Like Stanley Kubrick, Cameron is all about little details. Up until now in the film, we've mostly seen the T1000 in infiltration mode and acting very human. He smiles, talks and acts like you'd expect him too. When he opens fire on John Connor, he empties two full magazines from his handgun without flinching (minus a gaffe blink) and the film is sped up slightly to make him fire at a more inhuman rate. It's little details that you might not consciously think about unless you are analyzing the film, but your brain picks up on his performance and makes it seem more real.
There's a great commentary track for this film I recommend checking out.
You may want to watch some of the Clint Eastwood westerns, most importantly Unforgiven. Also you may want to watch Steve Mcqueen's latest film Shame, which provides a brilliant demonstration of directing and cinematography for someone looking into the film industry.
Moon, The Fountain, Fantastic Planet (animated), Wings of Desire (German), Good Night and Good Luck, M (another German film), Night on Earth, The Searchers and Beauty and the Beast (1946 version dir. Jean Cocteau).
12 Angry Men is fantastic. Pretty much the whole movie takes place in one room and is all about the characters and the story. Really good for ideas on how to write/direct characters interacting and getting the most out of your actors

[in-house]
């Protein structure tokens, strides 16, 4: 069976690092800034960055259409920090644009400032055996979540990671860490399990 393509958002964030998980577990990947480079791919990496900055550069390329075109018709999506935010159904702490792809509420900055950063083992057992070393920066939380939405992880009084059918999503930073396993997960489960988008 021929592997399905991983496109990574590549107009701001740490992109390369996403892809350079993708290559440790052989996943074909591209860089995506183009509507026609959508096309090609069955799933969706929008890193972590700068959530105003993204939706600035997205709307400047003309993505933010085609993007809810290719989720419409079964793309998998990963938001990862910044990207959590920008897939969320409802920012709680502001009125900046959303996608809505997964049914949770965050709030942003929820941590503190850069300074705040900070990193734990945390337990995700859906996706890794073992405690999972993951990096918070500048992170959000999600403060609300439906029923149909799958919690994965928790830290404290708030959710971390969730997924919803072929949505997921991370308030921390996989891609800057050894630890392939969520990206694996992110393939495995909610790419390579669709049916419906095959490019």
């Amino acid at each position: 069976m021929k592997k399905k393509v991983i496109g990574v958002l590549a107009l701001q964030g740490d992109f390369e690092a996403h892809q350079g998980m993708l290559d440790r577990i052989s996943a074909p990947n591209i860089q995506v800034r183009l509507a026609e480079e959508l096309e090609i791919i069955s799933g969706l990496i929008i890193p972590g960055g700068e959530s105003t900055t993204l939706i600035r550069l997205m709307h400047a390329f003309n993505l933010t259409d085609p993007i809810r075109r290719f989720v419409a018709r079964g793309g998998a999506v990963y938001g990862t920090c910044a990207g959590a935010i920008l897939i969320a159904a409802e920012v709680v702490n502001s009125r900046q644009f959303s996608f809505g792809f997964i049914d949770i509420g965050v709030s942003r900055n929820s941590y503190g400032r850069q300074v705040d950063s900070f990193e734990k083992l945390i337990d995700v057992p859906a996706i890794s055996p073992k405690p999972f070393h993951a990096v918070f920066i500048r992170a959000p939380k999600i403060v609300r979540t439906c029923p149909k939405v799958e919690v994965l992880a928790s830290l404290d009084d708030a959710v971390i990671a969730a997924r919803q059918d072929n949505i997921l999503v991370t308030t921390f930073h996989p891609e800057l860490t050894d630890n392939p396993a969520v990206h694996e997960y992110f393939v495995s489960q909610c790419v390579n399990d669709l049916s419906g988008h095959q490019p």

Technically The Avengers wasn’t out of theaters, though, as it still was playing in 123 locations around the country last weekend. But we’re excited about the new wide release, as it really was one of the best theater-going experiences we’ve had all year. Now that we know some of the plot points that will be present in Iron Man 3, Thor: The Dark World, Captain America: The Winter Soldier and Guardians of the Galaxy, we can use this visit to the cinema as a chance to try to puzzle out how (and if) The Avengers sets up the Marvel Cinematic Universe: Phase Two. Depending on how well The Avengers does in theaters this week, the movie could go on to unseat Titanic as the second-highest grossing film of all time at the domestic box office (behind Avatar). The Avengers has made $617 million to date in the United States, while Titanic is resting comfortably at $659 million, even with its 3D re-release earlier this year. We definitely couldn’t complain about a Whedon movie beating James Cameron’s 1997 box-office juggernaut to become the second-highest-grossing movie ever in the United States. __________________________________________________
The opening act to Inglourious Basterds may be the single greatest piece of film making I've ever watched. It is so powerful, and so well done. As soon as I watched it, I knew Waltz was going to win the best supporting actor role for the year. He was just that good in it.
In reply to Martsigras, #24: A fantastic pick, a great look at minimalist filmmaking. You don't need a high budget, or even that many sets, to tell a great story.